I have been sitting here for hours. It is so cold I can feel the concrete through my thin blanket and my feet are completely lost to any sensation. I have a sign telling people I am homeless, found the pen in a chip shop and the card is a piece from a box left out in the rain. I have given up looking at the eyes of the shoppers: I feel so ashamed, so ashamed to be begging when others are out shopping for their loved ones. Mine are at home: I had to run away after my father walked out and my step father moved in. I can't bear the arguments, the shouting and the tears. I had to walk out, had to find my own way.
And here it is on a cold street in the middle of London. So much for gold paved in the streets of the capital. There is nothing here, nothing but rushed parents looking for their last minute gifts. When I see the huge bags they are walking past with, the packages piled in their arms, and the cars stuffed full, I have to wonder. Joseph and Mary were homeless too, weren't they and she was pregnant. That must have been awful, but no friendly inn keeper here.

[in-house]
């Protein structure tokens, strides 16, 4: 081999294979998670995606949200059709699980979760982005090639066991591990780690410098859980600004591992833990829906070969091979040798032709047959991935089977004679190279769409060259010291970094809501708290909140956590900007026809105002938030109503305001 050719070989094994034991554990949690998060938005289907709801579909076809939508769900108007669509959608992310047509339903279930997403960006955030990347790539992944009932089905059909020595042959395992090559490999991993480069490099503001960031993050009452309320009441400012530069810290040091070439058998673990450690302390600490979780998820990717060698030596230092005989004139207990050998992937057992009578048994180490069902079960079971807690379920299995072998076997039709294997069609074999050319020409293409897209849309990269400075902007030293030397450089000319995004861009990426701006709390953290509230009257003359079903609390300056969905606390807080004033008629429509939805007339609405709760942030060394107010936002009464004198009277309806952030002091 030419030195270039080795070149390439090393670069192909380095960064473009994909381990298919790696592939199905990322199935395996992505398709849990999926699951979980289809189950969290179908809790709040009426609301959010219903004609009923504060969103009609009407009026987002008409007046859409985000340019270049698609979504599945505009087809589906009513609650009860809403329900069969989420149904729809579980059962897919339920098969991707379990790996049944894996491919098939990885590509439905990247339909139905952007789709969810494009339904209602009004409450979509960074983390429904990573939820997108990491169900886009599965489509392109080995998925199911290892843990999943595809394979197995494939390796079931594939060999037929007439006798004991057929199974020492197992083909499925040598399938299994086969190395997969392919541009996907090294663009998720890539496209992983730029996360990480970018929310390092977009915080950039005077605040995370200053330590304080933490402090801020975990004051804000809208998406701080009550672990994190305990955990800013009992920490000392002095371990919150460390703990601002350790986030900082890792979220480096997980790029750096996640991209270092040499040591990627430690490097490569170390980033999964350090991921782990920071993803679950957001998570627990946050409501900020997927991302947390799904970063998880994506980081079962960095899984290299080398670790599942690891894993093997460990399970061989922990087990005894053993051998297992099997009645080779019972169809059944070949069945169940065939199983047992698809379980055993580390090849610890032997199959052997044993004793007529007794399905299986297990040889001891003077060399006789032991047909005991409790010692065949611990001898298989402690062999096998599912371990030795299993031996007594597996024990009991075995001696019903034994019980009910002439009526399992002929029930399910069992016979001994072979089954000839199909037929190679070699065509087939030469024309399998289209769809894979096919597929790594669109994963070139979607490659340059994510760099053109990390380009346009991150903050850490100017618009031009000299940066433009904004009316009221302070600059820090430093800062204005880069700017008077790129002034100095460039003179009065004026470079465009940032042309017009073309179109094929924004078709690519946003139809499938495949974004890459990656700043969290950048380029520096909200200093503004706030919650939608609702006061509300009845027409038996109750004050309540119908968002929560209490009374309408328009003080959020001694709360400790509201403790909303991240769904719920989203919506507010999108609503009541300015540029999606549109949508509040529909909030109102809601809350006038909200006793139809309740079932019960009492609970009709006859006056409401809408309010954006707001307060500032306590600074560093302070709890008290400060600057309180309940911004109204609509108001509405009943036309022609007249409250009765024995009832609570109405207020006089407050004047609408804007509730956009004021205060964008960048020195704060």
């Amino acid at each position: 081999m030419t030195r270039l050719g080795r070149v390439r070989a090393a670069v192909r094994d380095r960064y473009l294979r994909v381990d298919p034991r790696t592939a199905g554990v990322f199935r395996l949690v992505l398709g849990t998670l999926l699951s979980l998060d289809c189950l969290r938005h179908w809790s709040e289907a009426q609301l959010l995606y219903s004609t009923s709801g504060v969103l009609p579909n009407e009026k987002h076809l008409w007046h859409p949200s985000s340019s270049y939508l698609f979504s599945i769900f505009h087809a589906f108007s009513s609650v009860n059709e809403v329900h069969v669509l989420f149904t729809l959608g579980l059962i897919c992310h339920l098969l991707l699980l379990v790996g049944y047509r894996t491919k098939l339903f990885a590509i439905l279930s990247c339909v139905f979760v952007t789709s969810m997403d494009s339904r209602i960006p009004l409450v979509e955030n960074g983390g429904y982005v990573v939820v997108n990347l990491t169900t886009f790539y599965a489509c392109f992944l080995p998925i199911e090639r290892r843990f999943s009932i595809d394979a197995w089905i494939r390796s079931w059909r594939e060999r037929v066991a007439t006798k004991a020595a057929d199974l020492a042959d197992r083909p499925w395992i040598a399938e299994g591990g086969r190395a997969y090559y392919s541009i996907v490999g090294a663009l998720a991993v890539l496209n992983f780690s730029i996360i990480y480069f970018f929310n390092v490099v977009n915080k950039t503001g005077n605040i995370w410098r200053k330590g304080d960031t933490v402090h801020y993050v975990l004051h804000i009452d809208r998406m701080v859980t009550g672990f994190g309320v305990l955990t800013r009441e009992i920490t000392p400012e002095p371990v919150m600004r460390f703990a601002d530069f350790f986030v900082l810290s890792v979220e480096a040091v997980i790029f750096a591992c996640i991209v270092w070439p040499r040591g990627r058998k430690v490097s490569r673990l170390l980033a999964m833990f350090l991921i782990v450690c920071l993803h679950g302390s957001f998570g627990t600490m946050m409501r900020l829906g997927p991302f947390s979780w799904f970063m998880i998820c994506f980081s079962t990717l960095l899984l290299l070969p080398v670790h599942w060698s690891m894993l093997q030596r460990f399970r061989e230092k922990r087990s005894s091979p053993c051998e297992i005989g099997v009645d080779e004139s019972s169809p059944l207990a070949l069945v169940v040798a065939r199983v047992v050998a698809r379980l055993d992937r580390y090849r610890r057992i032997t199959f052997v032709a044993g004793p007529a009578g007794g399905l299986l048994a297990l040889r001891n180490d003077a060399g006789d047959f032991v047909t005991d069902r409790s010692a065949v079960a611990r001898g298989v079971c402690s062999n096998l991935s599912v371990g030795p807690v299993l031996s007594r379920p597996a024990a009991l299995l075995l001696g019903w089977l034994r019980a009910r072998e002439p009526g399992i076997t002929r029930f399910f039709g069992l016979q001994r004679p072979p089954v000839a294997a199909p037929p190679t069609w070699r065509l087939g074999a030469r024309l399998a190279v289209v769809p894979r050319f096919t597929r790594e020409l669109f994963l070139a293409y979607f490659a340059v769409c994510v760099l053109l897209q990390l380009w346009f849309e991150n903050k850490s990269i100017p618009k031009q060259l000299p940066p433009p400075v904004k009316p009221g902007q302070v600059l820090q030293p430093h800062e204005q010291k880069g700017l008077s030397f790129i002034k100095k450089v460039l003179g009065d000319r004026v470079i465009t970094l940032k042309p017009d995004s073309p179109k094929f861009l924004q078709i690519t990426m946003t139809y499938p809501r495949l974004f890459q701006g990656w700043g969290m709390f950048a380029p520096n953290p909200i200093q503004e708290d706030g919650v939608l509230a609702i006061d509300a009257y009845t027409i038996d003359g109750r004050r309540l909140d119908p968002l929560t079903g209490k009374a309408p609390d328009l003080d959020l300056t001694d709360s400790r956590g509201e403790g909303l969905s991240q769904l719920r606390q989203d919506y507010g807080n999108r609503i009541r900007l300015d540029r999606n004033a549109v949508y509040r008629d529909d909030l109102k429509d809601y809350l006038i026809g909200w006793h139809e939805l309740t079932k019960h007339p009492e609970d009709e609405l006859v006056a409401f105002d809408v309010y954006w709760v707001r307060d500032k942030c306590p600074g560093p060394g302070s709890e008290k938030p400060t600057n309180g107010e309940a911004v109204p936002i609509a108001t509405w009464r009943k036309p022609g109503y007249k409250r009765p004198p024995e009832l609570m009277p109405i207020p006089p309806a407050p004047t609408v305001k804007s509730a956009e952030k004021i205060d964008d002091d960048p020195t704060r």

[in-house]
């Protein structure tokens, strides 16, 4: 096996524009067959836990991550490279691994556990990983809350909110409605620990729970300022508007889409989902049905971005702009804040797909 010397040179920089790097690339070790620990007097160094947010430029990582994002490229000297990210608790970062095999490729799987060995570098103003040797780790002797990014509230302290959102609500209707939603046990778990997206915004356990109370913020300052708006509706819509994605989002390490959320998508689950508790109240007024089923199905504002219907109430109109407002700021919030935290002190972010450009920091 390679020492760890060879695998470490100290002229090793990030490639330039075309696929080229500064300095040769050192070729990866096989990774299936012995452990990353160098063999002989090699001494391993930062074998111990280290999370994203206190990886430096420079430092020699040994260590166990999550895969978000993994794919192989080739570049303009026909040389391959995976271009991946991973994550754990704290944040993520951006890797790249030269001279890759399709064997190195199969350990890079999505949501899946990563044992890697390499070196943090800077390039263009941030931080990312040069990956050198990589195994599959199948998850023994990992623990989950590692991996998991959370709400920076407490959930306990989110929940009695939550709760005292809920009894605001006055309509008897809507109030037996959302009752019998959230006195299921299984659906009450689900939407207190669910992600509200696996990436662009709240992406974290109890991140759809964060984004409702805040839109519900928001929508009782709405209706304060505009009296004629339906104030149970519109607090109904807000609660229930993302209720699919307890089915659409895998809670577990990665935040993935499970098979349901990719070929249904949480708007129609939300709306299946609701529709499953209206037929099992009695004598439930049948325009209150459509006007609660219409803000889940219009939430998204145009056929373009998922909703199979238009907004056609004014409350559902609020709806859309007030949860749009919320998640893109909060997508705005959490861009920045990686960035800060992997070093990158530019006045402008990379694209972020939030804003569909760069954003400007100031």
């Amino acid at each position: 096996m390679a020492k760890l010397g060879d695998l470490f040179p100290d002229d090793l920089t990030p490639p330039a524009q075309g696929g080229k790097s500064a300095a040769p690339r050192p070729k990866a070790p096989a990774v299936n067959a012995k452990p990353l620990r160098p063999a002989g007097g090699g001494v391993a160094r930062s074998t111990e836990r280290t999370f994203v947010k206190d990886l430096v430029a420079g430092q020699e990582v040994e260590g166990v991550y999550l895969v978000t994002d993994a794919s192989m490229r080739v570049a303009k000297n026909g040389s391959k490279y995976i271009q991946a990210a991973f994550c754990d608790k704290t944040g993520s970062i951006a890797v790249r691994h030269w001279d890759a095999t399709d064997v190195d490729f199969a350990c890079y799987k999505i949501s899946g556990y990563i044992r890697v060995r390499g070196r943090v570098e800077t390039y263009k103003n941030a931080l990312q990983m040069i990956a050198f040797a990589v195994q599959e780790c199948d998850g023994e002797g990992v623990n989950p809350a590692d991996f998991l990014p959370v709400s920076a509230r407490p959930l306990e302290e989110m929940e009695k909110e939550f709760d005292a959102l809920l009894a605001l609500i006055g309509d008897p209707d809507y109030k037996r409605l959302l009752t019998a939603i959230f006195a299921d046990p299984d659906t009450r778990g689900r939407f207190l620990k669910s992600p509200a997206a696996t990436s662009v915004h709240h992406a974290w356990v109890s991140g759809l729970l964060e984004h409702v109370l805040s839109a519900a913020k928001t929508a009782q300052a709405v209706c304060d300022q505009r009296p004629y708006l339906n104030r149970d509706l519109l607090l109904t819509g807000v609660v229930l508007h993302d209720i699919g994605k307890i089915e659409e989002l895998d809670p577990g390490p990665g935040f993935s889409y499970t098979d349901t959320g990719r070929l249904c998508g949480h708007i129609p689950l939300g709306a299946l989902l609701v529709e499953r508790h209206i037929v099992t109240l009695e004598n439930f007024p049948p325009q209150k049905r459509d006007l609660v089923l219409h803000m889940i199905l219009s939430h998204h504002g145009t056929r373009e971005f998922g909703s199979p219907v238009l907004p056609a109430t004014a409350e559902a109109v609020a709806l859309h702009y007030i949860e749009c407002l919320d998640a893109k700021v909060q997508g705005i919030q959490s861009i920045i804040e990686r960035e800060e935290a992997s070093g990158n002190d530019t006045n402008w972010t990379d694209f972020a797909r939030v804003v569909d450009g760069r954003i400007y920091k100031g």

But then a friend, a woman with three smiling children stops, holds my shoulder and wishes me Merry Christmas with a gift of a note. She doesn't ask me if I smoke, if I drink but gives the money freely and lovingly. I see that she has her own pain, her own troubles but there are tears in her eyes and I bless her for her compassion.
A star after all,